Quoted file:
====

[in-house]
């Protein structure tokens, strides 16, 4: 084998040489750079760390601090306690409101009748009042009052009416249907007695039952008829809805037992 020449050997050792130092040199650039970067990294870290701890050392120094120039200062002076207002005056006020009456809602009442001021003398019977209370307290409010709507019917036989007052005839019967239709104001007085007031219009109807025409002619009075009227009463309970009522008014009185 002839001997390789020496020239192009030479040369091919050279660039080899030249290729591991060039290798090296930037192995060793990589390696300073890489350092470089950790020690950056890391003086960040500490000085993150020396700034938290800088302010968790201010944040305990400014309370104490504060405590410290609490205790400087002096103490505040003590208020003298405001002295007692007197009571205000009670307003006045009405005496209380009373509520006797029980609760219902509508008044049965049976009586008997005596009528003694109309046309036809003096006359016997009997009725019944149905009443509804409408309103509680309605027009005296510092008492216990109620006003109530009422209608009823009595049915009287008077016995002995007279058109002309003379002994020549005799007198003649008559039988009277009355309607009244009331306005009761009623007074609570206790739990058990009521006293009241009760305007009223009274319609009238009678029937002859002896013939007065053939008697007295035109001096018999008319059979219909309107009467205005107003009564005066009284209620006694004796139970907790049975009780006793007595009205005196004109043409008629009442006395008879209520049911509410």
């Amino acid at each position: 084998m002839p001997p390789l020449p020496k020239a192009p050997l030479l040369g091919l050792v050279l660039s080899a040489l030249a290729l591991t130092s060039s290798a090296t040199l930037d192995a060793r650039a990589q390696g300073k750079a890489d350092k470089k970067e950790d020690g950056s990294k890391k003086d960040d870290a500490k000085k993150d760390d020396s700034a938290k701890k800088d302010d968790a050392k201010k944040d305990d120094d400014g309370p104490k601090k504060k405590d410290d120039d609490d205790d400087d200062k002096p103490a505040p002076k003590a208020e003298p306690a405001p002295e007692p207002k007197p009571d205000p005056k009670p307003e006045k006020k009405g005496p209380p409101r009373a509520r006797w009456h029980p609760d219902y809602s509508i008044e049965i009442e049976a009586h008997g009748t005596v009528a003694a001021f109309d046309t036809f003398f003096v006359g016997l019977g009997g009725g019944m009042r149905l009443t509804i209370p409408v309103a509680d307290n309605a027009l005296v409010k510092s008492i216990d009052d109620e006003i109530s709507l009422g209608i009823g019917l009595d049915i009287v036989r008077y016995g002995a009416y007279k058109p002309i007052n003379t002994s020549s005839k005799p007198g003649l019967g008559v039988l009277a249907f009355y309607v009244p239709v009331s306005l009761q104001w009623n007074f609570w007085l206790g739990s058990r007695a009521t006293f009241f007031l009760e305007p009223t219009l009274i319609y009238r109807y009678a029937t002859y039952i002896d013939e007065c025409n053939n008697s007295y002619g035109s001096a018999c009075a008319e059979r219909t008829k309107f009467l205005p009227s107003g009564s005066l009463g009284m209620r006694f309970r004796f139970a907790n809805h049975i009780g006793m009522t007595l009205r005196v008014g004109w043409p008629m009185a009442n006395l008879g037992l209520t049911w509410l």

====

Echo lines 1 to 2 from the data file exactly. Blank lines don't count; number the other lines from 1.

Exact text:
[in-house]
């Protein structure tokens, strides 16, 4: 084998040489750079760390601090306690409101009748009042009052009416249907007695039952008829809805037992 020449050997050792130092040199650039970067990294870290701890050392120094120039200062002076207002005056006020009456809602009442001021003398019977209370307290409010709507019917036989007052005839019967239709104001007085007031219009109807025409002619009075009227009463309970009522008014009185 002839001997390789020496020239192009030479040369091919050279660039080899030249290729591991060039290798090296930037192995060793990589390696300073890489350092470089950790020690950056890391003086960040500490000085993150020396700034938290800088302010968790201010944040305990400014309370104490504060405590410290609490205790400087002096103490505040003590208020003298405001002295007692007197009571205000009670307003006045009405005496209380009373509520006797029980609760219902509508008044049965049976009586008997005596009528003694109309046309036809003096006359016997009997009725019944149905009443509804409408309103509680309605027009005296510092008492216990109620006003109530009422209608009823009595049915009287008077016995002995007279058109002309003379002994020549005799007198003649008559039988009277009355309607009244009331306005009761009623007074609570206790739990058990009521006293009241009760305007009223009274319609009238009678029937002859002896013939007065053939008697007295035109001096018999008319059979219909309107009467205005107003009564005066009284209620006694004796139970907790049975009780006793007595009205005196004109043409008629009442006395008879209520049911509410």